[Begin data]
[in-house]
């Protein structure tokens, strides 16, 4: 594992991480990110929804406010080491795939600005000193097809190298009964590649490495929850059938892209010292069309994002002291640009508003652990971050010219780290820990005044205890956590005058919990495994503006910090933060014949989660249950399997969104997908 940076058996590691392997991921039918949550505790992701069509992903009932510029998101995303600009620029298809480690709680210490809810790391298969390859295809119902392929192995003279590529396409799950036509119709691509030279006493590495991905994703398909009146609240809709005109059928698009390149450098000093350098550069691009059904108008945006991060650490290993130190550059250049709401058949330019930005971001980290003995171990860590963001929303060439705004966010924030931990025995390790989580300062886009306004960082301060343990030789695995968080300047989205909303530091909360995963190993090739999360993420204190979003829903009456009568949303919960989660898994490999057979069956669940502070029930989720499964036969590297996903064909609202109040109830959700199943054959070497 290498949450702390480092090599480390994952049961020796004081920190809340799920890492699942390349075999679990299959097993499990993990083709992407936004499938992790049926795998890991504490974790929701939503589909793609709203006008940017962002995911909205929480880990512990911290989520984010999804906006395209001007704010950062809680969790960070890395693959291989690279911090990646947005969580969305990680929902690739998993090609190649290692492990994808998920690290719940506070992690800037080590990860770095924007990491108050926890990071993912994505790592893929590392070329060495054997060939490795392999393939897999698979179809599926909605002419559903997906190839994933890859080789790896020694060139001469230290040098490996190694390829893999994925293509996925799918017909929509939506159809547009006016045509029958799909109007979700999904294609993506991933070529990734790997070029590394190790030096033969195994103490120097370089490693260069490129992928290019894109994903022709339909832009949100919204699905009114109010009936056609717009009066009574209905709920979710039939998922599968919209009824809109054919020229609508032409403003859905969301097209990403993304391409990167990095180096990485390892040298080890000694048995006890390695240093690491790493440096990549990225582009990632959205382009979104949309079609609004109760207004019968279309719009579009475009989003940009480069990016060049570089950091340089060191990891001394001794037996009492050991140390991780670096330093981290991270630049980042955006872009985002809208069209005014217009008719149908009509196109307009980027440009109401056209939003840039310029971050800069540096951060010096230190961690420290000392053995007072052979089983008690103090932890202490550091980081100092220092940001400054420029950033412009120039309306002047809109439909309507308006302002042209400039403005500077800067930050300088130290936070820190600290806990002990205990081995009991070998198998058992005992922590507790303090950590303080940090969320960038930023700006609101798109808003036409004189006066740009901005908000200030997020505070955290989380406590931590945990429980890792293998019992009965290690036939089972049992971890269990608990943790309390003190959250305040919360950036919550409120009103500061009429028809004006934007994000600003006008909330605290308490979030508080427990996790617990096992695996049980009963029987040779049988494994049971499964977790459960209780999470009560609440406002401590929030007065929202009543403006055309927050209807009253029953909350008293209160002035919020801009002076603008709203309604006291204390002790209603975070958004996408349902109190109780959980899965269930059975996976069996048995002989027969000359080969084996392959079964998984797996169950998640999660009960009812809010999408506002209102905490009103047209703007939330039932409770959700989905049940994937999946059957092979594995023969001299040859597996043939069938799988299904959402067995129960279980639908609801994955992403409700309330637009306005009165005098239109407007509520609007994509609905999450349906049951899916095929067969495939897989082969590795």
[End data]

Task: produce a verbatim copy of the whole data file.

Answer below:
[in-house]
């Protein structure tokens, strides 16, 4: 594992991480990110929804406010080491795939600005000193097809190298009964590649490495929850059938892209010292069309994002002291640009508003652990971050010219780290820990005044205890956590005058919990495994503006910090933060014949989660249950399997969104997908 940076058996590691392997991921039918949550505790992701069509992903009932510029998101995303600009620029298809480690709680210490809810790391298969390859295809119902392929192995003279590529396409799950036509119709691509030279006493590495991905994703398909009146609240809709005109059928698009390149450098000093350098550069691009059904108008945006991060650490290993130190550059250049709401058949330019930005971001980290003995171990860590963001929303060439705004966010924030931990025995390790989580300062886009306004960082301060343990030789695995968080300047989205909303530091909360995963190993090739999360993420204190979003829903009456009568949303919960989660898994490999057979069956669940502070029930989720499964036969590297996903064909609202109040109830959700199943054959070497 290498949450702390480092090599480390994952049961020796004081920190809340799920890492699942390349075999679990299959097993499990993990083709992407936004499938992790049926795998890991504490974790929701939503589909793609709203006008940017962002995911909205929480880990512990911290989520984010999804906006395209001007704010950062809680969790960070890395693959291989690279911090990646947005969580969305990680929902690739998993090609190649290692492990994808998920690290719940506070992690800037080590990860770095924007990491108050926890990071993912994505790592893929590392070329060495054997060939490795392999393939897999698979179809599926909605002419559903997906190839994933890859080789790896020694060139001469230290040098490996190694390829893999994925293509996925799918017909929509939506159809547009006016045509029958799909109007979700999904294609993506991933070529990734790997070029590394190790030096033969195994103490120097370089490693260069490129992928290019894109994903022709339909832009949100919204699905009114109010009936056609717009009066009574209905709920979710039939998922599968919209009824809109054919020229609508032409403003859905969301097209990403993304391409990167990095180096990485390892040298080890000694048995006890390695240093690491790493440096990549990225582009990632959205382009979104949309079609609004109760207004019968279309719009579009475009989003940009480069990016060049570089950091340089060191990891001394001794037996009492050991140390991780670096330093981290991270630049980042955006872009985002809208069209005014217009008719149908009509196109307009980027440009109401056209939003840039310029971050800069540096951060010096230190961690420290000392053995007072052979089983008690103090932890202490550091980081100092220092940001400054420029950033412009120039309306002047809109439909309507308006302002042209400039403005500077800067930050300088130290936070820190600290806990002990205990081995009991070998198998058992005992922590507790303090950590303080940090969320960038930023700006609101798109808003036409004189006066740009901005908000200030997020505070955290989380406590931590945990429980890792293998019992009965290690036939089972049992971890269990608990943790309390003190959250305040919360950036919550409120009103500061009429028809004006934007994000600003006008909330605290308490979030508080427990996790617990096992695996049980009963029987040779049988494994049971499964977790459960209780999470009560609440406002401590929030007065929202009543403006055309927050209807009253029953909350008293209160002035919020801009002076603008709203309604006291204390002790209603975070958004996408349902109190109780959980899965269930059975996976069996048995002989027969000359080969084996392959079964998984797996169950998640999660009960009812809010999408506002209102905490009103047209703007939330039932409770959700989905049940994937999946059957092979594995023969001299040859597996043939069938799988299904959402067995129960279980639908609801994955992403409700309330637009306005009165005098239109407007509520609007994509609905999450349906049951899916095929067969495939897989082969590795």